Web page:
Published in the Scottish edition of Equi-ads 2013

Train in Haste, Repent at Leisure!

'I have time' should be the guiding word especially of dressage riders during the entire course of training.

Alois Podhajsky (February 24, 1898 - May 23, 1973)

Most of us learn the truth of what Podhajsky says the hard way. We all like quick fixes, and it is easy to be tempted by training 'systems' that promise quick results for you and your horse - where’s the harm?

Thinking about things we have learned quickly or slowly may help to clarify the problem.

Several years ago, I was using a Stanley knife - it slipped and I cut myself quite badly. To this day, although I can brace myself and use a Stanley knife, I am very careful, and even the sight of one makes me feel just a little queasy. This is an example of 'one trial' learning. The consequences of what I did (being careless with the knife) were big, and I won’t make that mistake again.

To take a very different example, the bolts on our feed room door can only be done up in one order - you have to fasten a hook in the middle of the door first, then do up the other bolts. I got this wrong for months (and so do most people, it’s not just me!). The consequences of my actions here were very small - I simply had to undo some bolts and start again, so I learned very slowly.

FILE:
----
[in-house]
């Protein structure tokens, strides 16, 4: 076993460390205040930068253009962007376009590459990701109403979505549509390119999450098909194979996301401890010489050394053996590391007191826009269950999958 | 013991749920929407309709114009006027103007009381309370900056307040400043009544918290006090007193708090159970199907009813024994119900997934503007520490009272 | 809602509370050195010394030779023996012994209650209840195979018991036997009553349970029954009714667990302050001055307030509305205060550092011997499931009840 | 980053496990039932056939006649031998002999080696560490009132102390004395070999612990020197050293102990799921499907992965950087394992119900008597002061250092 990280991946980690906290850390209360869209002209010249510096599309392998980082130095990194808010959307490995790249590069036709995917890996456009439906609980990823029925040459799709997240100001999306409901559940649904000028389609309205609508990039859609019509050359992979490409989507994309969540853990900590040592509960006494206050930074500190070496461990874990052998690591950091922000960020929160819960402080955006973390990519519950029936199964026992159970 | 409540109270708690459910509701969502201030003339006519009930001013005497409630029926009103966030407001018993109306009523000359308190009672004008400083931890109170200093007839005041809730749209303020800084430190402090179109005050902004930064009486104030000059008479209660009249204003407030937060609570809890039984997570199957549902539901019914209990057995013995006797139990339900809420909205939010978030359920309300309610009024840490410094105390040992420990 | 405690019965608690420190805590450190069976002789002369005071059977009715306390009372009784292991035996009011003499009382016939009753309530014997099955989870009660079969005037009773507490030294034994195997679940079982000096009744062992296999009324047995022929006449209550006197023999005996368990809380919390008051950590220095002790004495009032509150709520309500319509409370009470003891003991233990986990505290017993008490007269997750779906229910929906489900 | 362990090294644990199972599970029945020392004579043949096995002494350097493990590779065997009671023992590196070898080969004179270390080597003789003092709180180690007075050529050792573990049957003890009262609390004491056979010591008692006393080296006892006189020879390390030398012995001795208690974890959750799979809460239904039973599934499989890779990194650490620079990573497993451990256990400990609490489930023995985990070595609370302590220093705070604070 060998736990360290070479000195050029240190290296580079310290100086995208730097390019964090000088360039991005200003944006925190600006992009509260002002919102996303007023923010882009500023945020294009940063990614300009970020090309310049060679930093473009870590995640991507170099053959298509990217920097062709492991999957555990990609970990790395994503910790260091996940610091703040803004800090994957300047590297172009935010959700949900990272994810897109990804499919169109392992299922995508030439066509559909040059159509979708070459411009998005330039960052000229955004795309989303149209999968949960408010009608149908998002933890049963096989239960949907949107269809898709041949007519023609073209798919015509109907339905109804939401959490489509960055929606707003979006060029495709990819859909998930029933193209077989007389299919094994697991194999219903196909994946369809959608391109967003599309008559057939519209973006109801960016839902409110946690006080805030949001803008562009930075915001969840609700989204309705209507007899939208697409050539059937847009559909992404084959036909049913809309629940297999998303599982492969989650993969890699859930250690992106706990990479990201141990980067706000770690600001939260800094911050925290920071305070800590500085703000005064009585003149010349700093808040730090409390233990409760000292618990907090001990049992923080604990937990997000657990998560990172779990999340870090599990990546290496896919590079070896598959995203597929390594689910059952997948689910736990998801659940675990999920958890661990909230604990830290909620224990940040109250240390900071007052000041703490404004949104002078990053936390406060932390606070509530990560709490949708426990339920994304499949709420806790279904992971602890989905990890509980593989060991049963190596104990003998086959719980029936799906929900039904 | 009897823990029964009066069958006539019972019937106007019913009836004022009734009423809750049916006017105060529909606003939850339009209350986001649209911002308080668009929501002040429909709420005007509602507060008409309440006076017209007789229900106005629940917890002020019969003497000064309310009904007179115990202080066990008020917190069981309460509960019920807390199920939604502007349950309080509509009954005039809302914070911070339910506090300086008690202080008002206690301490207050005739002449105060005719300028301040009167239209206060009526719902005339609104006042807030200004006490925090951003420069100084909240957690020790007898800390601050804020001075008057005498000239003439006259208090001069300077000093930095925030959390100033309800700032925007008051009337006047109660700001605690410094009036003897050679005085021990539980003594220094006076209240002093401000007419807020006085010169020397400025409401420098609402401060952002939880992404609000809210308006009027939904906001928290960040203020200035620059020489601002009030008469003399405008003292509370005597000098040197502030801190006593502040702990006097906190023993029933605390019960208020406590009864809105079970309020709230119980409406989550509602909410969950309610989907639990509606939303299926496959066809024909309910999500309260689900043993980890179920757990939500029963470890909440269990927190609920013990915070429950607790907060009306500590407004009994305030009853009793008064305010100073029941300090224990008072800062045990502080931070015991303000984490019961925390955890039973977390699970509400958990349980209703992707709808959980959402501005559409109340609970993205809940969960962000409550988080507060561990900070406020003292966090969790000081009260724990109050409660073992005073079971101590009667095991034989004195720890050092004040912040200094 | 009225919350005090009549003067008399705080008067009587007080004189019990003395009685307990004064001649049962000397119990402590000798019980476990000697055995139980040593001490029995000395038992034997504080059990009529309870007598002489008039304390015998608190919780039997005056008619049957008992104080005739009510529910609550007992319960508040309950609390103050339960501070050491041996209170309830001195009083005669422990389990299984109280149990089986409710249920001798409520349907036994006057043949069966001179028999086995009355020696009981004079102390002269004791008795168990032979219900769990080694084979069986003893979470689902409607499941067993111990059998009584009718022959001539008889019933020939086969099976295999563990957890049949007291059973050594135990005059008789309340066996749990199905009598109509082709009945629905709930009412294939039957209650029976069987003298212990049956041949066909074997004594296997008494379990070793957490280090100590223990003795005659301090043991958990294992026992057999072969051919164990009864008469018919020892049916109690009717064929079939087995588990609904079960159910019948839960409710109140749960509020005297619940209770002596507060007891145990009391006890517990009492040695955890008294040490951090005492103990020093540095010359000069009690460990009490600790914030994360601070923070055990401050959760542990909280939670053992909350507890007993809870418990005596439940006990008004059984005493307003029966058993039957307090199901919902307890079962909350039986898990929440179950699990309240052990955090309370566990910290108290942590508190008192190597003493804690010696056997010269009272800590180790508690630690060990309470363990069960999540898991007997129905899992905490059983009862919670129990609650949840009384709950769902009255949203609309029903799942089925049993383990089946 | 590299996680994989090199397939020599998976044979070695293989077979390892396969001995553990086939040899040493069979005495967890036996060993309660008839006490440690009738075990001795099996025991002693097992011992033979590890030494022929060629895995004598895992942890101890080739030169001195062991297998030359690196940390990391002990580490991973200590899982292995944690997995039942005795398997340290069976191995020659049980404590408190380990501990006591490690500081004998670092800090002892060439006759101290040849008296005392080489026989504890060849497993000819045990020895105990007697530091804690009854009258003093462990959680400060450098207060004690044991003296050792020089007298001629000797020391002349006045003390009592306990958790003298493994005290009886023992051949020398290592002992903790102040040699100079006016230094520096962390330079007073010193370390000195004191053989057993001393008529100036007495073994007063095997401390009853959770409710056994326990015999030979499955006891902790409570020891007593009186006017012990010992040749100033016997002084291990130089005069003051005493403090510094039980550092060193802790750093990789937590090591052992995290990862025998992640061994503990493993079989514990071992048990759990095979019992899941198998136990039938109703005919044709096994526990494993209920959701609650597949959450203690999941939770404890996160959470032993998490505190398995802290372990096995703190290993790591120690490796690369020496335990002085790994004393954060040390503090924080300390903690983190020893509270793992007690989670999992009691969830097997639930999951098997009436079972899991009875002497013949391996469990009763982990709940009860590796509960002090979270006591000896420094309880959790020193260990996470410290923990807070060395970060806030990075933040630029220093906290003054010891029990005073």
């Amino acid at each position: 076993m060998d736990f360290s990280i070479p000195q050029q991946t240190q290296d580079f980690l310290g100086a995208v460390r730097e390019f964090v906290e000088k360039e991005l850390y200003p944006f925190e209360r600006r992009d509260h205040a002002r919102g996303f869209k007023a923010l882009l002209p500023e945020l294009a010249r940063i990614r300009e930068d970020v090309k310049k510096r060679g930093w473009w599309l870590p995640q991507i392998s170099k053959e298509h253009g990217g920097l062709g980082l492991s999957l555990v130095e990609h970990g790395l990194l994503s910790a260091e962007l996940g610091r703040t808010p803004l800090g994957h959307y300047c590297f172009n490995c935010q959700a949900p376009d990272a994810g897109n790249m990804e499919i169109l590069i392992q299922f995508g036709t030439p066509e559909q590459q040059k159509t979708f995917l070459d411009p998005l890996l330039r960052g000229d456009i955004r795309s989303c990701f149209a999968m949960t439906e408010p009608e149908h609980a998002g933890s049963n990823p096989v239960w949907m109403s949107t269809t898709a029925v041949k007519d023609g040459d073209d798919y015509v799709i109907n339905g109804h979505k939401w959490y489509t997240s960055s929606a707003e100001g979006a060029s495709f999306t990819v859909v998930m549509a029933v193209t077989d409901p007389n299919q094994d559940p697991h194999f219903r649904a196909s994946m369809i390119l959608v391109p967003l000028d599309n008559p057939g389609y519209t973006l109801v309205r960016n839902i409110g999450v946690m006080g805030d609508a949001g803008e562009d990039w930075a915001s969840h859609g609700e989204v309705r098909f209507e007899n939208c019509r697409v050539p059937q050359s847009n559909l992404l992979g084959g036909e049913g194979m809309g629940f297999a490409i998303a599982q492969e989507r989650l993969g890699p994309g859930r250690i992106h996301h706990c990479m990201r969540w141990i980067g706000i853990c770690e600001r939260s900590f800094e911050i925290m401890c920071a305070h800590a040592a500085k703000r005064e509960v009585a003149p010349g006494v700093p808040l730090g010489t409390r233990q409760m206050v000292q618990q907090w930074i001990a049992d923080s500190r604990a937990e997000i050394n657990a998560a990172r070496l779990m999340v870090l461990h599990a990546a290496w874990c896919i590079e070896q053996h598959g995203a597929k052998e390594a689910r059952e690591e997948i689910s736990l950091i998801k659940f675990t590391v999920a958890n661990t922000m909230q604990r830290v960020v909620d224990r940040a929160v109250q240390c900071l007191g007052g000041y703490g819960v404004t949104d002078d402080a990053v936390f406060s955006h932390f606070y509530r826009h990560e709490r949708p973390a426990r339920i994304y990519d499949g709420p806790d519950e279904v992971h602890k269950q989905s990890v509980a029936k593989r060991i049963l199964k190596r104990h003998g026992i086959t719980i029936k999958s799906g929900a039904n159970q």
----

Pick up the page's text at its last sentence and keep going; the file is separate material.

In both cases, I learned what I needed to learn. In the first, it was quick, and with some serious side effects (fear of Stanley knives, which is a deep seated, physical reaction - hard to entirely fix). In the second case, I learned slowly, but with no side effects.

Horses and people both learn much faster when the consequences, good or bad, of their behaviour are big. Otherwise, many repetitions of the task may be needed in order to learn it thoroughly.

For the vast majority of horse training, we want to choose the latter method of training - lots of repetition, and small consequences for the horse’s behaviour. In rare cases, say where the horse’s behaviour is actually dangerous, we may have to do things a bit differently, but this should be the exception.

So, beware of ‘systems’ or individual trainers who promise, and sometimes deliver, quick fixes when training horses. Seeing a horse’s behaviour changing rapidly may look impressive, but be sure you understand what has caused the change and that there are no ‘side effects’ - or you may end up with more problems than you started with!